“And the Spirit of God was hovering over the face of the waters.” (Genesis 1:2, ESV)
What kind of images does this opening passage from Genesis create in the mind of man? What might this new nation of people that have been redeemed from Egypt by the hand of God think when they heard “The Spirit of God was hovering over the face of the waters”? The Spirit here is called the ruah of Elohim which can mean breath, wind, or spirit of God. This Spirit of God would become an active agent of God’s power manifest throughout His creation, and would also become a very hotly debated aspect of the nature of God down through the history of Jewish, Christian, and Muslim religions. Here in the opening of the book of beginnings we have a picture of the Earth formless, void and covered in waters, possibly an expression of chaos and disorder, and the Spirit of God hovering or vibrating over the face of these waters. Many of the creation stories of the ancient eastern cultures feature a theme of chaos to order, with chaos being very much associated with water. It was also expected that order would follow out of this chaos. So, here in the beginning of Genesis we begin to see one aspect of the Spirit of God’s power and actions in the creation story, bringing order out of chaos. Later when God creates man in His image is it then possible that one of man’s roles as an image bearer (one who acts as a representative of God) is to also continue to bring order out of chaos. (subdue the earth)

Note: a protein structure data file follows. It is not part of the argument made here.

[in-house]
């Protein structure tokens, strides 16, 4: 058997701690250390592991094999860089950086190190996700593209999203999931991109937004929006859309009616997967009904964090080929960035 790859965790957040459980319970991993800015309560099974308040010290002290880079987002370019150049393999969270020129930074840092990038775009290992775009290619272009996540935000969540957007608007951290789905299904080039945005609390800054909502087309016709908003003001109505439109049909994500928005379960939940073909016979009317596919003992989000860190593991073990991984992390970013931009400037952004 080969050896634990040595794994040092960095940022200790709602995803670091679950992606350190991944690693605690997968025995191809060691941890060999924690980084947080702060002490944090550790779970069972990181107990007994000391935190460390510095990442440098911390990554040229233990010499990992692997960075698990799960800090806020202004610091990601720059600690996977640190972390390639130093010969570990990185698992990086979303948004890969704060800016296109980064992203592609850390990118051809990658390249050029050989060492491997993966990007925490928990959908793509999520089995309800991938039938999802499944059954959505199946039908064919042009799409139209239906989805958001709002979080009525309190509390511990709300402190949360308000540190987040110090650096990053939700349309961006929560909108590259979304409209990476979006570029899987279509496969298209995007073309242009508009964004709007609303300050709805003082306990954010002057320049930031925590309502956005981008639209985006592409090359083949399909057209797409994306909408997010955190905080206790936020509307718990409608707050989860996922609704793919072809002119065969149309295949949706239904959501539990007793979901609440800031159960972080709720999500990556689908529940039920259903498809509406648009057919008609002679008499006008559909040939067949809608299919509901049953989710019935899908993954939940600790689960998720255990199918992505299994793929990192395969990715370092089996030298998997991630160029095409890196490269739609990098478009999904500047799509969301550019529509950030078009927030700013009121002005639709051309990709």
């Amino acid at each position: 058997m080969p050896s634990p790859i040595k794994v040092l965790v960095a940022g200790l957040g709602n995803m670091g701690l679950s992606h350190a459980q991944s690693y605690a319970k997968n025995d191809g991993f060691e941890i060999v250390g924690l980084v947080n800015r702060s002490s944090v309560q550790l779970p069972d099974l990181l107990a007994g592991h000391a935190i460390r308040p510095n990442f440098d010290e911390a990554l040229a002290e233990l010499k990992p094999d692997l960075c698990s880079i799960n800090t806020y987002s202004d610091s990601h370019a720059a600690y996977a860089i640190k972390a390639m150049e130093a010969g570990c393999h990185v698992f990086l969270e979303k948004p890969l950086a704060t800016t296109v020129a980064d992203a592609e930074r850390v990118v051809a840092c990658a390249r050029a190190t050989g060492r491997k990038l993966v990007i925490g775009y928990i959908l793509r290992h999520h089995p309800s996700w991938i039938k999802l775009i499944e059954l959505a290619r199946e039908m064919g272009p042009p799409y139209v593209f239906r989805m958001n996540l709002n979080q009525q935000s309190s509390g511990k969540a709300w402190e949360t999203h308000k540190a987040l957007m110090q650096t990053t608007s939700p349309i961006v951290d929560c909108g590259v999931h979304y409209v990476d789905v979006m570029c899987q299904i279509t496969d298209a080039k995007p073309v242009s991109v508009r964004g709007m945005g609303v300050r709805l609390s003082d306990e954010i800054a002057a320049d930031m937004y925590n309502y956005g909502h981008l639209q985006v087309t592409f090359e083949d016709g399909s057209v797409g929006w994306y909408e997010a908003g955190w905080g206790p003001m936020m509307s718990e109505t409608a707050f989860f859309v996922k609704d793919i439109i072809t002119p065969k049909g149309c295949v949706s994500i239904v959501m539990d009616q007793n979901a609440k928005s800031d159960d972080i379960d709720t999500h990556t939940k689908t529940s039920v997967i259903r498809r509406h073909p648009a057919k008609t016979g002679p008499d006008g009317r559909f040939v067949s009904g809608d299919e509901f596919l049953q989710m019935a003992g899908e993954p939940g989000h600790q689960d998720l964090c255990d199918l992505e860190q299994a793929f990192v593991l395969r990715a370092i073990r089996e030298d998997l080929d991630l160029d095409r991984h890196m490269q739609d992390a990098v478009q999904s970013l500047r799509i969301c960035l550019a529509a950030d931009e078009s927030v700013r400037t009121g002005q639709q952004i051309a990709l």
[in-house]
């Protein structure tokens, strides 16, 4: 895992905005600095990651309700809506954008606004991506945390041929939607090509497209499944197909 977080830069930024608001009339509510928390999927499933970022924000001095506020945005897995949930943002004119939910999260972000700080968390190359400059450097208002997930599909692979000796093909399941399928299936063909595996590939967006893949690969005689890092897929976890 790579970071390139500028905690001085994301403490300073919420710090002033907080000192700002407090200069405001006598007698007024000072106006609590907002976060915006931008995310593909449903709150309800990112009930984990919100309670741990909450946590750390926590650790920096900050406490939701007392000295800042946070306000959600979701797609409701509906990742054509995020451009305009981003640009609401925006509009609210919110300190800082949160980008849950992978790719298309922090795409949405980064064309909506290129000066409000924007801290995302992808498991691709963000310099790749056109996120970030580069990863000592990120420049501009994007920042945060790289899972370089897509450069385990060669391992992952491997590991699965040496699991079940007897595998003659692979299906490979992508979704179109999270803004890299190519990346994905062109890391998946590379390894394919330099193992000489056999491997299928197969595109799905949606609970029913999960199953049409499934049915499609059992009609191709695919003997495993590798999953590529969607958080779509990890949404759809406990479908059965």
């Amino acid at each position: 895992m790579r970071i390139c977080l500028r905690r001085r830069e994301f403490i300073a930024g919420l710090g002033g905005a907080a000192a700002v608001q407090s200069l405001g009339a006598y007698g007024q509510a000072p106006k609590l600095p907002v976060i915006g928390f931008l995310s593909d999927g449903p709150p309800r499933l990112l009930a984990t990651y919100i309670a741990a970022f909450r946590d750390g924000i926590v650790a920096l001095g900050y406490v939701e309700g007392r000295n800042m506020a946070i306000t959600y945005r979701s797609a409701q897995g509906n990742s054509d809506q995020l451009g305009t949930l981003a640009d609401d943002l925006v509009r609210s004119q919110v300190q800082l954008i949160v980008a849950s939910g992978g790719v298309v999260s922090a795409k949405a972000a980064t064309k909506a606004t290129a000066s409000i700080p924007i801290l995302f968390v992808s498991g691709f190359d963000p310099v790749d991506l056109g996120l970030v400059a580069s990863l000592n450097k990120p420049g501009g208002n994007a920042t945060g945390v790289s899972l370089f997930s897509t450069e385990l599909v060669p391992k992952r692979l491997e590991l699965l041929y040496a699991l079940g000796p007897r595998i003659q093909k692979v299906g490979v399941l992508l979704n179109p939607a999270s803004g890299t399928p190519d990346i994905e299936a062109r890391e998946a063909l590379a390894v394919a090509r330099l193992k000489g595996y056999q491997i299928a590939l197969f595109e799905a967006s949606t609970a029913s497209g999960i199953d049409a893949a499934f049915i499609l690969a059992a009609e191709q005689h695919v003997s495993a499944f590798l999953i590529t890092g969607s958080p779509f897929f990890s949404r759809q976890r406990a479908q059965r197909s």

God would continue to give us more insight into His very nature as the scriptures would unfold to His people. At this point, we should stop for one moment and consider a very important aspect of how God has revealed himself to man. It is through His Word, and in His Word, we have ways in which God has described himself in terms that we can relate to. One way this is done is through what is called in the theological world an anthropomorphism. What that means is that God describes himself with human-like terms that we can associate with. When it says God’s righteous right arm, it does not mean that God who is spirit and invisible has arms or legs or anything else of that nature, but that for us to understand an aspect of His nature that is how He is described. This is very important to keep in mind, if we forget that basic concept we can begin to bring God down to our human level rather than keep him exalted.
That said, God’s Spirit, the very essence of who he is, is first revealed in the very opening passage of the scripture. It is the ruah of God that is hovering over the waters closely followed in the text with God speaking. What would Spirit, a word that also means breath mean to a people that had just some come out of Egypt?
Breathing is what shows life, so the Spirit would be seen as the source of life, and it is that source of life that is later shown to have given life to the first man. (Gen 2:7) We now have a theme about the very nature of God in that it is He that gives life to all things. We see this theme, as well as the creative theme, vividly displayed when Job says “The Spirit of God has made me, and the breath of the Almighty gives me life.” (Job 33:4, ESV).
We will continue this Journey to discover more about the Spirit of God in Part 2.
 A Study on the dual form of Mayim, Water; Min Suc Kee, Ph.D. University of Manchester (England), teaches Bible at the Korea Baptist Theological University in Daejeon, South Korea